Rights groups have called on the international community to defend Belarus's leading journalists' association as the regime of authoritarian ruler Alyaksandr Lukashenka seeks to close it down amid an intensifying crackdown on independent media and civil society.
Belarus's Justice Ministry has asked the Supreme Court to close the Belarusian Association of Journalists (BAZh) for "repeated violations of the law," while the authorities have frozen all BAZh bank accounts following police raids on its offices last week.
The ministry alleged that BAZh failed to comply with requirements to submit certain documents, mostly related to lease agreements at some of its offices. The association said it was given only a few days to submit the documents and couldn't respond to the ministry because its offices had been sealed off following the police raids.
The European Federation of Journalists (EFJ) accused Lukashenka of using the moves as a "pretext" to "the dismantling of the only professional organization defending ethical, free, and independent journalism in Belarus."
"This is an ambush! A real trap is closing in on BAJ," EFJ President Mogens Blicher Bjerregard said in a statement.
The independent media association was founded 25 years ago and has 1,300 members.
The BAZh is a member of the EFJ, which called on its affiliates to mobilize by alerting their governments about BAZh's fate, and urged international organizations, the European Union, the Council of Europe, and the Organization for Security and Cooperation in Europe to "react vigorously."
"It is obvious that this is a brutal reprisal campaign against the organization," BAZh Deputy Chairman Barys Haretski said, adding that they will fight to maintain the association's legal status.
The Justice Ministry alleges the BAZh failed to comply with requirements to submit certain documents, mostly related to lease agreements at some of the association's offices. The BAZh said it was given only a few days to submit the documents but couldn't respond to the ministry because their offices had been sealed off following the police raids.
The association was founded 25 years ago and has 1,300 members. It is the largest media association in Belarus, and a member of the International Federation of Journalists.
Paris-based Reporters Without Borders denounced "the absurdity of this harassment" against BAZh.
As Belarusian authorities ramped up their campaign against independent media, BAZh said that in recent weeks the authorities had conducted 66 searches at media offices and journalists' homes, while 32 journalists were in custody either awaiting trial or serving prison sentences.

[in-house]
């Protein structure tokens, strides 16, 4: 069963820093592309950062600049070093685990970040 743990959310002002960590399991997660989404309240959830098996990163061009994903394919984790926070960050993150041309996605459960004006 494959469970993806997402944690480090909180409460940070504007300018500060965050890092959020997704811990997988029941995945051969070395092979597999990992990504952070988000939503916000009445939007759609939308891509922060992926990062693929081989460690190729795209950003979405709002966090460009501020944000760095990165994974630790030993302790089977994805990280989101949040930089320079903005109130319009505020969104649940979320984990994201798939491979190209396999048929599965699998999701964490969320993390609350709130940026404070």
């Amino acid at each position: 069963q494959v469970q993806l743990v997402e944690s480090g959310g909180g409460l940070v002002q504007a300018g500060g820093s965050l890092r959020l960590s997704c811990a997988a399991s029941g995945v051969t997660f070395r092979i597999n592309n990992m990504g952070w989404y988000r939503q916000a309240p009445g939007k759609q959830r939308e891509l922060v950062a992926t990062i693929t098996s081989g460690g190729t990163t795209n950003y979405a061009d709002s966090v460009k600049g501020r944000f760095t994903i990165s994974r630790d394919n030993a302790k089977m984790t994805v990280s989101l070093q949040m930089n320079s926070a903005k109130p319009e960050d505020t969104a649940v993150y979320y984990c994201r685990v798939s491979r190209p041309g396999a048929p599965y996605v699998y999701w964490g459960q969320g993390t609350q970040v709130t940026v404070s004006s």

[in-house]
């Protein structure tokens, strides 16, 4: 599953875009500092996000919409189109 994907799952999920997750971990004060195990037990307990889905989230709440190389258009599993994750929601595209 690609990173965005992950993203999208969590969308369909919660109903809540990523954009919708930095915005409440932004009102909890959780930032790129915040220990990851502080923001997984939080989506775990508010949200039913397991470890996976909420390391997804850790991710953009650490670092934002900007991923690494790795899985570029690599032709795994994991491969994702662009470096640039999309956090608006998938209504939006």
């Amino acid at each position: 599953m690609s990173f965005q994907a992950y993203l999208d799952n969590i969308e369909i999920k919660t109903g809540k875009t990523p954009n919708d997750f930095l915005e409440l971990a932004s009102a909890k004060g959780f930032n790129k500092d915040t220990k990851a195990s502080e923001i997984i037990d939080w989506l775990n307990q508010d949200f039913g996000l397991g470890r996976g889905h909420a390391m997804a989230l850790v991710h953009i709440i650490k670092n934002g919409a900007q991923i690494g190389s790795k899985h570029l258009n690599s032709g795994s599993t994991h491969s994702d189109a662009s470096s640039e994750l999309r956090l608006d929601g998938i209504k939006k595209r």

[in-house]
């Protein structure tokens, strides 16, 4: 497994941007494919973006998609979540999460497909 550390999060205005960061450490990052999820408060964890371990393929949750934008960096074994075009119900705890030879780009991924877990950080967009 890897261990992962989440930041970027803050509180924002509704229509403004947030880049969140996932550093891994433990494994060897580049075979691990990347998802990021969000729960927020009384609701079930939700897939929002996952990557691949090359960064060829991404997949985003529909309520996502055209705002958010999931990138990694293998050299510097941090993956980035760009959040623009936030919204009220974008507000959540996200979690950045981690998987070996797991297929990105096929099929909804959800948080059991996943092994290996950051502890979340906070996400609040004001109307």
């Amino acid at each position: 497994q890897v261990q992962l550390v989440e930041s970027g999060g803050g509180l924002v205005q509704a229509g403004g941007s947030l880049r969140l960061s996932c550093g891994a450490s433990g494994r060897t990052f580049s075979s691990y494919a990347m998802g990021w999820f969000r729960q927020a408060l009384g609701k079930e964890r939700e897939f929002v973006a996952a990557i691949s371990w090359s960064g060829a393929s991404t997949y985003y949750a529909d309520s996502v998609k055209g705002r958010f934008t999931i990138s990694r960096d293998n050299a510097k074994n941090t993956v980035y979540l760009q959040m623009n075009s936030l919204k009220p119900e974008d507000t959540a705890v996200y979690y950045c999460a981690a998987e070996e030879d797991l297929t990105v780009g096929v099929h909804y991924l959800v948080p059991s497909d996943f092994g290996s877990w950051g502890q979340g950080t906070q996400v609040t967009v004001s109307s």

Crisis In Belarus
Read our ongoing coverage as Belarusian strongman Alyaksandr Lukashenka continues his brutal crackdown on NGOs, activists, and independent media following the August 2020 presidential election, widely seen as fraudulent.
Earlier this week, the authorities also froze the bank accounts of the Belarusian PEN Center, an association of writers led by Svetlana Alexievich, a Nobel Prize laureate for literature and member of the Coordination Council of the Belarusian opposition.
The authorities have also relentlessly pursued nongovernmental and human rights groups, including raids this month against a top human rights watchdog, Vyasna, and the Belarusian Helsinki Committee.
The sweeping actions suggest that Lukashenka intends to further ramp up his crackdown on dissent, after the country was rocked by protests following an August 2020 presidential election that gave him a disputed sixth term in office.
The opposition and West say the election was won by Svyatlana Tsikhanouskaya, who is in Washington this week for meetings with Biden administration officials and U.S. lawmakers to drum up support for the pro-democracy movement.
"We had talks with U.S. Secretary of State Antony Blinken and discussed how important it is to support Belarusian journalists and human rights activists now," Tsikhanouskaya said in a video statement. "The people of Belarus expect a resolute U.S. action. The stronger the measures to pressure the regime will be, the faster they will achieve their goal."
Lukashenka has responded to the challenge to his rule by jailing thousands of people and forcing most opposition leaders who haven't been imprisoned to leave the country.
The West, which has refused to recognize the official results of the vote and does not consider Lukashenka to be the country's legitimate leader, has imposed several rounds of sanctions against the regime.